Where did we get the idea that families are durable? Christmas cards? Prime time TV? Katharine Noel's sure-footed debut, Halfway House, tells the darker truth: most families — the ordinary ones, the sturdy-looking ones — are tinderboxes. Spark them and they blow.
The New York Times
A New Hampshire family comes apart at the seams when Angie Voorster, an ostensibly perfect high school senior and swim team star falls off the edge of mental stability. Among those affected are Pieter, Angie's emotionally inarticulate father; her mother, Jordana, 15 years Pieter's junior and seeking solace in the arms of a younger man; and Angie's younger brother, Luke, who becomes his sister's keeper. Debut novelist Noel brings these characters to life, exposing every blemish and desire, and revealing them in all their messy humanness. Over the next several years, bipolar Angie struggles to adjust to life derailed by mental illness, ever-changing prescriptions and their side effects: "She couldn't even lay claim to her own thoughts. Was she the thoughts she had on meds, when her brain was as it should be? Or was she the thoughts she had off meds, her brain as it really was?" Noel unflinchingly constructs scenes with a cinematographer's eye and injects humor into a world of chronic insomnia and suicide attempts. She resists sensationalizing or romanticizing mental illness, and with sympathetic knowledge of the subject (she worked at a mental health home), her keen insights are spot-on. (Mar.) Copyright 2005 Reed Business Information.
In this novel of mental illness and familial relationships, readers will find much to relate to and much to think about. Angie Voorster seems to be the perfect daughter, with good grades, a bright future and acclaim as a swimmer. When one day she dives to the bottom of the pool and chooses not to come up, her family realizes that all is not what it seems and they spend much of the rest of the novel trying to figure out how they missed the signs and how to remake their lives around the new reality of Angie as she is, not what they thought she would be. While Angie spends years in and out of mental institutions, her familyher father, a professional cellist; her mother; and her younger brotherhave to reform their family, which seemingly centered on the perfect Angie. When her mother has an affair, her father seems to drift away. Her brother focuses too much of his energy on taking care of her to lead his own life, and it becomes apparent that Angie is not the only family member with problems. How they each deal with their own issues and form workable lives makes for a fascinating story. The author writes with a real understanding of mental illness and of the bonds that hold families together.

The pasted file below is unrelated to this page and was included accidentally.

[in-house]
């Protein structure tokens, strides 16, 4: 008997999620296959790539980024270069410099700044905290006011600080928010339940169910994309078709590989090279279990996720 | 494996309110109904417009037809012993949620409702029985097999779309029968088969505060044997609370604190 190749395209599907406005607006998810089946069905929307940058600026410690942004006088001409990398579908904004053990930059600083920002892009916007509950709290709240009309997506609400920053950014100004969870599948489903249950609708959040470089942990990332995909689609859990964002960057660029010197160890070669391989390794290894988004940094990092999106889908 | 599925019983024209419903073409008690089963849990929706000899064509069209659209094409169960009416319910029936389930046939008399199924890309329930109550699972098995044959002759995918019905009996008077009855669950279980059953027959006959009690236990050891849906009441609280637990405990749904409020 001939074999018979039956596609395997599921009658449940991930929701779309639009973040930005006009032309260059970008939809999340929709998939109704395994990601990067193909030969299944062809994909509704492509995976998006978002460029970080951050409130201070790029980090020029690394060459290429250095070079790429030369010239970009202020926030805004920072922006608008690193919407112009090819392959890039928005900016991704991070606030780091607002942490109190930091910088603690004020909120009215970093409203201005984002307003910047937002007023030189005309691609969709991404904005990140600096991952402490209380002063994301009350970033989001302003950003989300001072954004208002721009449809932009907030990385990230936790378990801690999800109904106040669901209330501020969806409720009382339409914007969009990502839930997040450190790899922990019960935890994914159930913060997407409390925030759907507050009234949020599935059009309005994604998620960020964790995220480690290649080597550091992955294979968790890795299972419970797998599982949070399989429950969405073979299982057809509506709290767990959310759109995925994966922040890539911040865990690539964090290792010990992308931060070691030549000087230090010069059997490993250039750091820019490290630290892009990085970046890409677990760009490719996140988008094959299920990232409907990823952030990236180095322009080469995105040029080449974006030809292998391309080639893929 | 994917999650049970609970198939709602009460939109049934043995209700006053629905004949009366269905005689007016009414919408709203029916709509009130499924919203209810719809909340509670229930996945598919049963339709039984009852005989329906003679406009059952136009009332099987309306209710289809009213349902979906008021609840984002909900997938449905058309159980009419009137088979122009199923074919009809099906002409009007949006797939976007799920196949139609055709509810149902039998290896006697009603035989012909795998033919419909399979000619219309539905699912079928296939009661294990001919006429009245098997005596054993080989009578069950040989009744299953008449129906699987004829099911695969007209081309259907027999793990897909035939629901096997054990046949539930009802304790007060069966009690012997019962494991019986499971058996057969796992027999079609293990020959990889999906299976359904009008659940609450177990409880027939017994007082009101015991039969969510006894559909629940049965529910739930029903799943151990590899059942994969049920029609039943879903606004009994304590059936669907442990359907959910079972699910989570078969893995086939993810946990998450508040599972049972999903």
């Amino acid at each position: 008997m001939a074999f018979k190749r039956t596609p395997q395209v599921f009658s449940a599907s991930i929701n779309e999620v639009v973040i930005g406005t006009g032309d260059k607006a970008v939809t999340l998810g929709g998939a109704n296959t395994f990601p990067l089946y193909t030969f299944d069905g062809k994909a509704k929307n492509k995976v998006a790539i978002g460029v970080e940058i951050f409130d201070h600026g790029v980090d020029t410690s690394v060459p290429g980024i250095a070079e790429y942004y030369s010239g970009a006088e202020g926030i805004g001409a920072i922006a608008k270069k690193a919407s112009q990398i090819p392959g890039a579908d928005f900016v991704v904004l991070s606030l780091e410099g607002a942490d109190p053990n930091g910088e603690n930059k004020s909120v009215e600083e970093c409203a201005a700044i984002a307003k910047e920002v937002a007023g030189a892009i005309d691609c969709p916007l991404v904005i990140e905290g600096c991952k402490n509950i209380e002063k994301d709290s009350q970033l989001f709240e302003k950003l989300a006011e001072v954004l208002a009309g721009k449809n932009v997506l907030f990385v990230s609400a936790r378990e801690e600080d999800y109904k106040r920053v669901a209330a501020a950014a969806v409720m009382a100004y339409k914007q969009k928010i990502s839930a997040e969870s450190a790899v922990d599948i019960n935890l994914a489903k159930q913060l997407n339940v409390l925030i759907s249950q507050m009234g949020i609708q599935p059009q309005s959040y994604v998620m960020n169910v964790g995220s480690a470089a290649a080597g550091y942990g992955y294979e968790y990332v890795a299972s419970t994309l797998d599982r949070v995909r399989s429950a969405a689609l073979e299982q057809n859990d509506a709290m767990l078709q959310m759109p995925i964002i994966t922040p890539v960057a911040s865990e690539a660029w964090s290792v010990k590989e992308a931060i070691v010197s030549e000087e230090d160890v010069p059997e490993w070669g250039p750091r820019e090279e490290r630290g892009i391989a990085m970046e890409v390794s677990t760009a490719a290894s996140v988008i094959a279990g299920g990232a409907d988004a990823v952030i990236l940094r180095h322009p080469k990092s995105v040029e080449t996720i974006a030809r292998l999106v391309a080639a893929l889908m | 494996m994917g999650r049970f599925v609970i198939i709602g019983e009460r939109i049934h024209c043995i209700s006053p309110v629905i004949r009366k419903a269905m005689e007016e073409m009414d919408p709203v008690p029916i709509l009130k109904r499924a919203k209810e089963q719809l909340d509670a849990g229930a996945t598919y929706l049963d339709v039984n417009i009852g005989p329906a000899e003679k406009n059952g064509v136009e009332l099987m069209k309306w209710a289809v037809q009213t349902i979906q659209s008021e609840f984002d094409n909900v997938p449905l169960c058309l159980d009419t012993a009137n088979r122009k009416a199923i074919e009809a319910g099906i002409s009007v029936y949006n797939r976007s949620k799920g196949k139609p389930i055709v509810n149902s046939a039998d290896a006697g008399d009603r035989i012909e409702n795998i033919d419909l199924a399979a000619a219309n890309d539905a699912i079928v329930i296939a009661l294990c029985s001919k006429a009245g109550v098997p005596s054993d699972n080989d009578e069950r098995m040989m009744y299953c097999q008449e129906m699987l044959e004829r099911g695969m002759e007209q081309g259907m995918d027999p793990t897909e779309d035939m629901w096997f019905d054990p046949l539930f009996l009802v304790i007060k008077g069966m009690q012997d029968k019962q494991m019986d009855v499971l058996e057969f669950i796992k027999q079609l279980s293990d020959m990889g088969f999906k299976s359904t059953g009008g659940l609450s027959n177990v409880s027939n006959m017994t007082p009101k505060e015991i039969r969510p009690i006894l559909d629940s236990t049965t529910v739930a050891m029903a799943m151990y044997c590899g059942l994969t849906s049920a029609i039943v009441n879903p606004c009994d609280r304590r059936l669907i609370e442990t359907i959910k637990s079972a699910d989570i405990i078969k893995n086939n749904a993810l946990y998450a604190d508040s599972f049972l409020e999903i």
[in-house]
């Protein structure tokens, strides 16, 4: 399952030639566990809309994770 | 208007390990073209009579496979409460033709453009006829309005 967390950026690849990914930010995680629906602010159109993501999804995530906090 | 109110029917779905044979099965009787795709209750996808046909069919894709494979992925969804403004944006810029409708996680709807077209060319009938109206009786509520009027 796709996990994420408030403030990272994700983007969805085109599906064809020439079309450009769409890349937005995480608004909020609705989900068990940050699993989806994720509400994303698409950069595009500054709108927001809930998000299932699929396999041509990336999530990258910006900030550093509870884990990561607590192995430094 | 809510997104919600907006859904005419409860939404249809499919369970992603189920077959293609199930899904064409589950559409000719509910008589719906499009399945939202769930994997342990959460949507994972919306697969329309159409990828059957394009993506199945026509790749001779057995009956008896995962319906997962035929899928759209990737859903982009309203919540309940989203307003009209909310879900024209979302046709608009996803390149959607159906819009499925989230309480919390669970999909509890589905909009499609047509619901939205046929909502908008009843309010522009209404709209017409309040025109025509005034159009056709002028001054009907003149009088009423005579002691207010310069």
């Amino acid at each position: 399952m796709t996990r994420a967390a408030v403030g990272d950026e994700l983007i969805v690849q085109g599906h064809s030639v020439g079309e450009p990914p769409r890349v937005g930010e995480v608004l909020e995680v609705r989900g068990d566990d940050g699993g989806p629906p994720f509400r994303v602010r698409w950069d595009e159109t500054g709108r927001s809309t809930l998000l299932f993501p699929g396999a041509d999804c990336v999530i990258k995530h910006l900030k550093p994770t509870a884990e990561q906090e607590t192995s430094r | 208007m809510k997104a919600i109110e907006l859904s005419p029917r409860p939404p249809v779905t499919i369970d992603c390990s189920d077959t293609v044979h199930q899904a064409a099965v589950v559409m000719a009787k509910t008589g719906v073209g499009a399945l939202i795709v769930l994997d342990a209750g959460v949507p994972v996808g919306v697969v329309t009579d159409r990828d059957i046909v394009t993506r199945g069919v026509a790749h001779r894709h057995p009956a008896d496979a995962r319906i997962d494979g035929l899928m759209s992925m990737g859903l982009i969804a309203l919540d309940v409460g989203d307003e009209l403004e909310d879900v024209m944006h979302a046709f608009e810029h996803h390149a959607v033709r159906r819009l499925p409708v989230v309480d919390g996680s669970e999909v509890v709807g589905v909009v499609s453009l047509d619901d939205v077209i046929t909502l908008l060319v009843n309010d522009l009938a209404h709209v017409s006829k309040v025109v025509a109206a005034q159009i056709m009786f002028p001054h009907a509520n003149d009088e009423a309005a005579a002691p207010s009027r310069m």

When a psychotic breakdown sends 17-year-old Angie Voorster diving into a New Hampshire swimming pool and disrupts her younger brother Luke's 100-meter freestyle race, the entire Voorster family is plunged along with her into years of medications, hospitalizations, and turmoil. Angie's battle with mental illness amplifies her family's growing isolation from one another as Luke first retreats from and then becomes so involved in his sister's recovery that he jeopardizes his own collegiate future. Mom and Dad-women's clinic administrator Jordana and Dutch-born cellist Pieter-unite to help their daughter but are tested by stress and infidelity. From the 1980s into the 1990s, Noel's stunning debut novel moves us through painfully believable human relationships tested, repaired, and transformed by time and experience. Close attention is paid to supporting characters-lovers and friends-and the New England setting is apt for such brittle and golden themes. This is suburban angst in the tradition of John Cheever and Rick Moody, told with a rare and honest sympathy that rings true by an author to watch. Recommended for all library fiction collections. [See Prepub Alert, LJ 11/15/05.]-Jenn B. Stidham, Houston Community Coll.-Northeast Copyright 2005 Reed Business Information.
A New Hampshire family is transformed by mental illness in Noel's first novel. Angie Voorster is a straight-A student and a star athlete; at 17, she can take her pick of Ivy League schools. After a manic outburst at a swim meet, though, her future takes on a different trajectory. Angie's mental illness doesn't destroy her family, but it puts excessive pressure on it. Noel is very good with the everyday and particularly sensitive to the material world. The semi-functional appliances in the Voorster home-the CD player that needs to be propped up on one side with magazines, the refrigerator with the useless thermostat-speak eloquently of the family's semi-functional state. Phenomena as quotidian as a corrugated cardboard box or the smell of cold, wet earth become powerful conduits for emotion and memory. These moments give the narrative texture, and they allow the author to reveal her characters' inner lives and histories at a measured pace. Just as the Voorsters adapt themselves to the strange, new Angie, the universe of the everyday also shifts to accommodate her illness. As Angie moves through hospitals and outpatient centers, the author depicts places where madness is contained with rules and bureaucracy. Noel's representation of mental illness is sympathetic, but never romantic. The sicker Angie becomes, the smaller and more exhausting her world seems, her disease circumscribing her relatives' lives. Noel's handling of mental illness is compassionate and clear-eyed, but her tale is about more than Angie's disorder. It explores the mystery of family and its inexplicable, irresistible resilience in the face of affliction-whether mental illness, addiction, a disease of the body or someother pathology too subtle and rare to have a name. Graceful and quietly assured.